TAMPA — Nothing gets the appetite going like a big plate of stone crab claws with a cup of drawn butter or mustard sauce.
For those who make their living harvesting and selling those claws, though, the just-ended season left them a little hungry, though it wasn’t as bad as last year.
“Last year was pretty tough,” said Tommy Shook, general manager of seafood operations at Frenchy’s Seafood Co. in Pinellas County. “This year is better.”
But not great, he said, as he sold a customer a few pounds of medium-size crab claws, the only size he had left by midafternoon. Stone crab season ended Thursday.
“We had our ups and downs this year, but we kept our head above water,” he said. “It’s better than last year, but by no means was this a special year.”
Only the crabbers who have lots of equipment and who can afford to make frequent trips to check traps made money, he said.
“A lot of the smaller guys really had a tough go of it.”
Stone crabs are mostly harvested along Florida’s Gulf Coast; the season runs from Oct. 15 to May 15. Crabs are trapped, pulled to the surface and one or both of their claws snapped off.
The crabs are returned to the water and, within a year, maybe sooner, grow new claws.
Typically, in a good season, crabbers can bring in 800 pounds a trip, Shook said, but by the end of the season, hauls were only topping out at 200 pounds.
“As fast as they come in,” he said, “they go out.”
He said he supplies his own restaurants first, then everything else is shipped to eateries in Chicago, New York and Las Vegas.
“We’re keeping our fingers crossed for a better year next year,” he said.
“But hey, it’s fishing,” said Shook, who has been in the commercial fishing business for three decades.
“Like I say, the only guarantee in fishing is there is no guarantee.”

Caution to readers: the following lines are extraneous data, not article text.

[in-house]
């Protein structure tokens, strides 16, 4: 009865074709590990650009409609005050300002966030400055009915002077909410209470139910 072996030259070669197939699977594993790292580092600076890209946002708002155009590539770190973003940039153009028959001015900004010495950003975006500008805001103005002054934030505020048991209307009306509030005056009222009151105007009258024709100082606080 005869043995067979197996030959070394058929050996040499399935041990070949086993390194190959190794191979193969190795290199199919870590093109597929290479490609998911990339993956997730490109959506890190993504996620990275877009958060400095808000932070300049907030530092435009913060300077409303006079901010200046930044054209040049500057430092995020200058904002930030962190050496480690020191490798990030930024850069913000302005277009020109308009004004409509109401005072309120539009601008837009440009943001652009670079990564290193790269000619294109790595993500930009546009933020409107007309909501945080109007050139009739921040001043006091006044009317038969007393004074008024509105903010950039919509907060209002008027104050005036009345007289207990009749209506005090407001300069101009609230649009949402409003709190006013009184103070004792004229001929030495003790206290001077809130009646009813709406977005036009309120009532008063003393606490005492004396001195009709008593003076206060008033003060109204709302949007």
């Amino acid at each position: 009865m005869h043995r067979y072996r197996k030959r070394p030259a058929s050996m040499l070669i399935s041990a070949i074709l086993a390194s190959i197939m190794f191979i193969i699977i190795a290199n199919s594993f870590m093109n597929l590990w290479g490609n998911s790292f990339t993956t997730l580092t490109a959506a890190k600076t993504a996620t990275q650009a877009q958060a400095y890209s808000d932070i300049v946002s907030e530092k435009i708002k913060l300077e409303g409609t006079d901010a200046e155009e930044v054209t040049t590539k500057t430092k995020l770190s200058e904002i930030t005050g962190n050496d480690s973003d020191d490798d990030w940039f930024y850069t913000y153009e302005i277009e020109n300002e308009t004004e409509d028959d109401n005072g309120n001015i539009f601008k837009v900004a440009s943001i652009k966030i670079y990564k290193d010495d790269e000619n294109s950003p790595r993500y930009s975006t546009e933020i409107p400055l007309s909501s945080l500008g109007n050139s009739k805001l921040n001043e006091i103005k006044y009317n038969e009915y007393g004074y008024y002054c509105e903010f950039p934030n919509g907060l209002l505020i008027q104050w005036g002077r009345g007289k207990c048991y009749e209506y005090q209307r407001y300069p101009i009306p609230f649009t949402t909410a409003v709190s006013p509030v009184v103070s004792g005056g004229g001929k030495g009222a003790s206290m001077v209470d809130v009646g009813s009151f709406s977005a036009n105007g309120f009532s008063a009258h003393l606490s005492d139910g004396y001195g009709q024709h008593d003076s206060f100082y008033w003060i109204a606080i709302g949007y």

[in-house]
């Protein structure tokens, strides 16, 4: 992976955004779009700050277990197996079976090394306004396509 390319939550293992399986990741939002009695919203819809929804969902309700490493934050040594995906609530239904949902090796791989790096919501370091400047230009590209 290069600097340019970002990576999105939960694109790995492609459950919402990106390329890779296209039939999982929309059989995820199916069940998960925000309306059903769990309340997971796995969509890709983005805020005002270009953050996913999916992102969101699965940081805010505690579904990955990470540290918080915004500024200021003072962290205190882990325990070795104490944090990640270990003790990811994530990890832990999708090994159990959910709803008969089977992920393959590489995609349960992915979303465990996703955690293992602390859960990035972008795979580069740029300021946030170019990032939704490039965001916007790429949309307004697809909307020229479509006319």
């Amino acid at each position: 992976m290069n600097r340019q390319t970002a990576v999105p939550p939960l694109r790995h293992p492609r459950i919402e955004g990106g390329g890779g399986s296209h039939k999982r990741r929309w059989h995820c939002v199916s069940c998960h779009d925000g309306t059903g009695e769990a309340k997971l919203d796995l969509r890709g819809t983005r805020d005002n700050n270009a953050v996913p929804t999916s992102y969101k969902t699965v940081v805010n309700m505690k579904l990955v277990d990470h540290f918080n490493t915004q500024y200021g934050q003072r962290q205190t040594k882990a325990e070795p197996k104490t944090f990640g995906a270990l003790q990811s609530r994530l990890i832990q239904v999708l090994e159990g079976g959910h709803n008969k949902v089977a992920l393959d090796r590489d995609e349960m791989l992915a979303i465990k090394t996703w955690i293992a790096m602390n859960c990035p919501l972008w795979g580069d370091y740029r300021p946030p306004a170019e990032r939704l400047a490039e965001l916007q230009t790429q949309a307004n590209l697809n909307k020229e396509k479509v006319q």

Last year, crabs had to contend with octopi that, for a combination of naturally occurring reasons, wriggled into the traps all up and down the coast, getting the first shot at the tasty morsels.
Ryan Gandy, a crustacean researcher with the Florida Fish and Wildlife Research Institute in St. Petersburg, said stone crab claw harvesters can say years are better or worse, but the fishery remains fairly constant.
“It’s very close,” he said. There is a finite number of crabs available every year. That number has been stable for the past decade.
“But what happens is that the fishermen have to compete for that amount of product that’s available. That means the catch per trap has gone down from year to year since the mid-1990s, and the reason for that is that the number of traps has gone up.”
In other words, there are more crabbers after the same number of crabs.
“Regionally, you may have an off year,” Gandy said, “like in the Keys or Collier County, but that’s made up in other parts of the state.”
Overall, he said, “It’s a pretty stable fishery.”
Gandy said in the season that started in 2009, 2.66 million pounds of stone crab claws were harvested, bringing an average wholesale price of $6.50 a pound; in the 2010 season, 2.58 million pounds brought in $9 a pound; in 2011, 2.8 million pounds harvested brought $9 a pound. In 2012, 2.7 million pounds fetched an average wholesale price of $9.50.
Gandy said estimates of the Gulf Coast stone crab populations are based on two sets of numbers: traps set up by the state between St. Marks National Wildlife Refuge to the north and the Keys to the south, and a count provided by the crabbers.
He said fishermen don’t typically fill out those surveys until long after the season closes, and precise numbers typically aren’t available until November or December.
Still, he said, the pounds of stone crab claws harvested this year likely won’t differ much from those caught over the past five seasons.
“It’ll be very close,” he said.